(Continued from Part 3)
It’s a simple fact that the worship of God cannot be carried out without ritual. There is good ritual and bad ritual. There is never no ritual. As well, all worship resorts in some fashion to the use of symbols. So, we haven’t addressed the subject without looking at these terms.
THEN WHAT IS THE SUBSTANCE OF CHRISTIAN WORSHIP?
But essence must be attended by substance. True, Christian worship is largely internal, an exercise of the spirit because “God is Spirit, and his worshipers must worship in spirit and in truth” (Jn 4:24). But we are not pure spirit. We are creatures who partake deeply of the material realities of life. When Paul exhorts, “Present your bodies a living sacrifice … which is your spiritual worship” he acknowledges this fact (Rom.12:1). So, what can help us physical beings to worship God in Spirit? Consider four substantial means:
Ponder The Use Of Ritual
All congregations rely on ritual of one sort or another, and sometimes those most opposed to ritual become the most ritualistic. For example, a charismatic leader was in charge of a summer community union service in another evangelical church in his town. He began by scolding the members of the host congregation for how “ritualistic” they had become over the years. He then sought to help them by calling for some hearty amens. Next, he faced one side of the congregation and exhorted them to say, at the drop of his hands, “Amen.” Turning to the other side he made the same urgent request. He kept this up until he was satisfied (although the long suffering people were not). His thought was to deliver the people from what he considered their cold rituals. In fact, he was only substituting another ritual more to his liking.
Any ritual used by Christians grown cold becomes empty, but there is no such thing as a congregation without ritual — saying the Lord’s Prayer together, singing the Doxology after the offering, standing for the pastoral prayer, starting each service with 20 minutes of praise choruses, placing a hymn of response after the sermon. What a congregation does week after week are its rituals. And what it uses should be chosen wisely because it takes rituals of substance and beauty to bring refreshment despite their frequent use. I remember one aged member of a congregation who had served the Lord since her childhood. She said, “the ritual we use for the Lord’s Supper becomes more meaningful to me with the passing of the years.”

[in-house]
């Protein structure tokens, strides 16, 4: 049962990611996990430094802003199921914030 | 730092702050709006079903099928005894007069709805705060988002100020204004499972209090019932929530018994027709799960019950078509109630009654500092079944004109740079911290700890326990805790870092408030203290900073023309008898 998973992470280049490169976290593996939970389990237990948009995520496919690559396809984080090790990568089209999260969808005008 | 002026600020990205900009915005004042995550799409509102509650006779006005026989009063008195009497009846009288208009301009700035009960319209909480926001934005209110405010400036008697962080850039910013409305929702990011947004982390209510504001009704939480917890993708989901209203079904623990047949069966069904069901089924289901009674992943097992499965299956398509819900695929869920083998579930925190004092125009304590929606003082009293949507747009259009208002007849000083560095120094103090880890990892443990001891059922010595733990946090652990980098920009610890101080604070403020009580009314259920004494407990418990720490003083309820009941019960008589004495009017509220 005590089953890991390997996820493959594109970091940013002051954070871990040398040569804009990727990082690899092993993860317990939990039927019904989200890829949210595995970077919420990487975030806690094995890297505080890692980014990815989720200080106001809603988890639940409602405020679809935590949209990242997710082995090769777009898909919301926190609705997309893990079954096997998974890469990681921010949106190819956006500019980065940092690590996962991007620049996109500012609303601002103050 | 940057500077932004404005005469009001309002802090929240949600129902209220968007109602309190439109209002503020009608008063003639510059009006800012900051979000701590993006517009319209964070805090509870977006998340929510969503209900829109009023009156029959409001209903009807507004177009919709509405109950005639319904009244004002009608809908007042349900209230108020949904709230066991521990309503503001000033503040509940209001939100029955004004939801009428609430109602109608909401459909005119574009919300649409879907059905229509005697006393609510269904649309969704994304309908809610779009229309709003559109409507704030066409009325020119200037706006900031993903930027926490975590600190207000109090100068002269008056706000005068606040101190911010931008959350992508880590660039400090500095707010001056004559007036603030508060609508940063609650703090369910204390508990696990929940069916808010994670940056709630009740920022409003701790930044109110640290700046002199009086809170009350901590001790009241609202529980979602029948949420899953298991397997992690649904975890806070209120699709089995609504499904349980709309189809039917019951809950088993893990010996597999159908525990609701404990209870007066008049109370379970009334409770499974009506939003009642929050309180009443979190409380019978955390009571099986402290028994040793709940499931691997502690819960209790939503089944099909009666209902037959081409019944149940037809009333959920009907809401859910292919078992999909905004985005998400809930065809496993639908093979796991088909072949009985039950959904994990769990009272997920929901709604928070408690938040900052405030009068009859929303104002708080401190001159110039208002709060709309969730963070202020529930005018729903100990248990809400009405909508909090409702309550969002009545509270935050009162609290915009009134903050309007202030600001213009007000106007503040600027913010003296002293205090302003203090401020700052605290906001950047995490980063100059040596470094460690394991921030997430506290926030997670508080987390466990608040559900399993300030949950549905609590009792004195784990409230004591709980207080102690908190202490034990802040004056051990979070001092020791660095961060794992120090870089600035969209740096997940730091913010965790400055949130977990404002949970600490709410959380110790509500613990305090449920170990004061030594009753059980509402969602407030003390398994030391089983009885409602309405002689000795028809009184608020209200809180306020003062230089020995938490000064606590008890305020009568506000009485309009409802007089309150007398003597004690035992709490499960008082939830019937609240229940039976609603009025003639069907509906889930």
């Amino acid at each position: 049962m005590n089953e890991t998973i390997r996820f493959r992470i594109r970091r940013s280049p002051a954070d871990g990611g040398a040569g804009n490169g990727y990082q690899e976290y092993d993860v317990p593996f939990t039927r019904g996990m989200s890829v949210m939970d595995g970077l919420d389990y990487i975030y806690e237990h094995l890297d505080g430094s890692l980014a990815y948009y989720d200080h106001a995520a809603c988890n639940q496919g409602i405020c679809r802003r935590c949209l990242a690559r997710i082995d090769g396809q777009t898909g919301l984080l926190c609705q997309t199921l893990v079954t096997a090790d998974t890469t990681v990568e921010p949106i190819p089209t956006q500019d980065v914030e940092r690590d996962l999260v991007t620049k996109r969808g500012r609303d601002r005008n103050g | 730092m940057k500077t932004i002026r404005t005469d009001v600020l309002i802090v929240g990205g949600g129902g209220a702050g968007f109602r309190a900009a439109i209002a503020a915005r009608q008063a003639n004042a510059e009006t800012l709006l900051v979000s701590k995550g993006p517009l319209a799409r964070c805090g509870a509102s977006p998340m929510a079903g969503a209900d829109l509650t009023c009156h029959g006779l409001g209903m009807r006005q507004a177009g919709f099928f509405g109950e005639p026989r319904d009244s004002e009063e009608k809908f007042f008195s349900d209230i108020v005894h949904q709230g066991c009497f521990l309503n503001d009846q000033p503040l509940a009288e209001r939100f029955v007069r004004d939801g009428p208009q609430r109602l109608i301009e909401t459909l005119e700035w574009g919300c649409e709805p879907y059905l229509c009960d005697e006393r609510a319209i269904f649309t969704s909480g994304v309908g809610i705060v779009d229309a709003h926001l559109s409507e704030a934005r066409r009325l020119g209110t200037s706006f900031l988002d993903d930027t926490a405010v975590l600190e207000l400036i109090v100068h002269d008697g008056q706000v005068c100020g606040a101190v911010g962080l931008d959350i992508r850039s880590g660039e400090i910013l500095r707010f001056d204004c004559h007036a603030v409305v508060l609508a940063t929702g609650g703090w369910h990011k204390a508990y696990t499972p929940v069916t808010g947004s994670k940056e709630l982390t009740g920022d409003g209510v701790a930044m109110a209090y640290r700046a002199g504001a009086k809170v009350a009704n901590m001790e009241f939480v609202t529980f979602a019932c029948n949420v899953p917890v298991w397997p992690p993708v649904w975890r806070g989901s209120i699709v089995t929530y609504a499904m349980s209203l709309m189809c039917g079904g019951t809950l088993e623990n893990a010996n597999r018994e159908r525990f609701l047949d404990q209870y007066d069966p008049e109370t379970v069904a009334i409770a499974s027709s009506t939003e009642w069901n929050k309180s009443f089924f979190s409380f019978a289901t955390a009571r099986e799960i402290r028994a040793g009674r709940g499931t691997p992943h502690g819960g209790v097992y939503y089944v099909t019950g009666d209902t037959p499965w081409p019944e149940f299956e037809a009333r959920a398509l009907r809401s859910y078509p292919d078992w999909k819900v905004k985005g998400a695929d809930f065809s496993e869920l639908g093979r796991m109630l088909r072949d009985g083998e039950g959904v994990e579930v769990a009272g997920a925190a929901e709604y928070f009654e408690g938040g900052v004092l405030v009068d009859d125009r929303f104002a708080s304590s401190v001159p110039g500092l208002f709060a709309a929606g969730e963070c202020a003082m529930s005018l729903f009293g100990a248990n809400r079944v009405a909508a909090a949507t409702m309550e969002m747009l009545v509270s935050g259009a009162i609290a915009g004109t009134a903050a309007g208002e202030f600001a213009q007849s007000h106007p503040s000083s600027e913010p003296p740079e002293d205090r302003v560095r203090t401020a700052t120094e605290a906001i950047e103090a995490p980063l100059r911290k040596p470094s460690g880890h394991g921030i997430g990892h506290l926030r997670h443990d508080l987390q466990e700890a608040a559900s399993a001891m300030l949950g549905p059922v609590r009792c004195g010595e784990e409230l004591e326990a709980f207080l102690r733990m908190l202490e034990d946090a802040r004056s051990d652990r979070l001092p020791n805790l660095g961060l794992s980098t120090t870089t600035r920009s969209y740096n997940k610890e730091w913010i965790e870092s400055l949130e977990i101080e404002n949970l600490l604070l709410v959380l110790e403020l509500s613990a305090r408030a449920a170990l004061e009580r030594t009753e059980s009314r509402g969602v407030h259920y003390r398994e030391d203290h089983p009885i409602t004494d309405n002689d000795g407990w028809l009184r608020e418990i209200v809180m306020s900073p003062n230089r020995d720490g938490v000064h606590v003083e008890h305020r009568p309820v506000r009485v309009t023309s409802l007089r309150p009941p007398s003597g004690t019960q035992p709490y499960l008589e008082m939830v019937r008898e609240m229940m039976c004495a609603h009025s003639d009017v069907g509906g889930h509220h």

Consider The Place Of Symbol
The substance of worship is also reflected in the use of Christian symbols. A symbol is an object that helps the worshiper to apprehend the spiritual reality that is behind all Christian worship. The use of symbol is not a substitute for truth, but it marks the point where physical and spiritual reality meet.
I once took a group of 10- and 11-year-olds into the sanctuary of the church. I was leading them in a membership class midweek after school. I had them sit down on the floor in front of the communion table. Carved across the face of that beautiful walnut table were the words, “This do in remembrance of me.” For starters, I asked if they ever felt that God was present when they came with their parents to worship. One of them, Barbara, said, “Oh yes, and sometimes it’s sort of scary; well not really scary but you know what I mean.” I did know. Children are well able to feel awe in God’s holy presence.
In even the simplest location, symbols can help in divine worship — the communion table with a Bible and candles on it; the pulpit, a symbol of the authority of God’s preached word — often called in earlier times “the sacred desk”; the communion rail, more recently referred to as the altar; a cross mounted on the wall behind the pulpit; artistic banners reminding the congregation of “faith” or “hope” or “love.” It’s hard to live without symbols, so they, too, should be chosen carefully and exploited wisely to enhance the worship of God.
Sacraments Are Acts Of Worship
Sacraments or ordinances are a third substantial means of worshiping God. The word “sacrament” from the Latin “sacramentum” means a pledging. Sacraments have to do with the use of physical enactments to enhance our sensitivity to spiritual realities. Whereas symbols have to do with objects; sacraments have to do mostly with actions.
The two sacraments observed almost universally in Protestantism — Baptism and Holy Communion — convey by action two key realities at the heart of the Christian faith. Commanded by Christ, baptism is a rite of initiation into the church (Matt.28:19,20). Water is used to represent the washing away of sin and the beginning of a new life in Christ. Paul refers to the “washing of rebirth and renewal by the Holy Spirit” (Titus 3:5). By it, some believing parents dedicate their children to God until such a time as the children can make their own faith commitment. In adult baptism new believers pledge publicly to follow Christ. Baptismal services bring great blessing to a congregation because the essence of the faith — the worship of the triune God — is made substantial, visible, even palpable.
If Baptism is a rite of entry into the church, Holy Communion is a rite of continuation through faith in Christ’s sacrificial death. When believers regularly receive a piece of bread and the juice of the crushed grape, they celebrate again and again the death of the Lord Jesus Christ and enact their dependence on the merits of that death for their redemption. This rite Jesus also commanded when he said, “Do this in remembrance of me” (Lk. 22:19). His most mystifying and inviting words, reflecting the reality behind the action may always be, “unless you eat the flesh of the Son of Man and drink his blood, you have no life in you” (Jn 6:53). Holy Communion enacts total dependence on Christ for our salvation.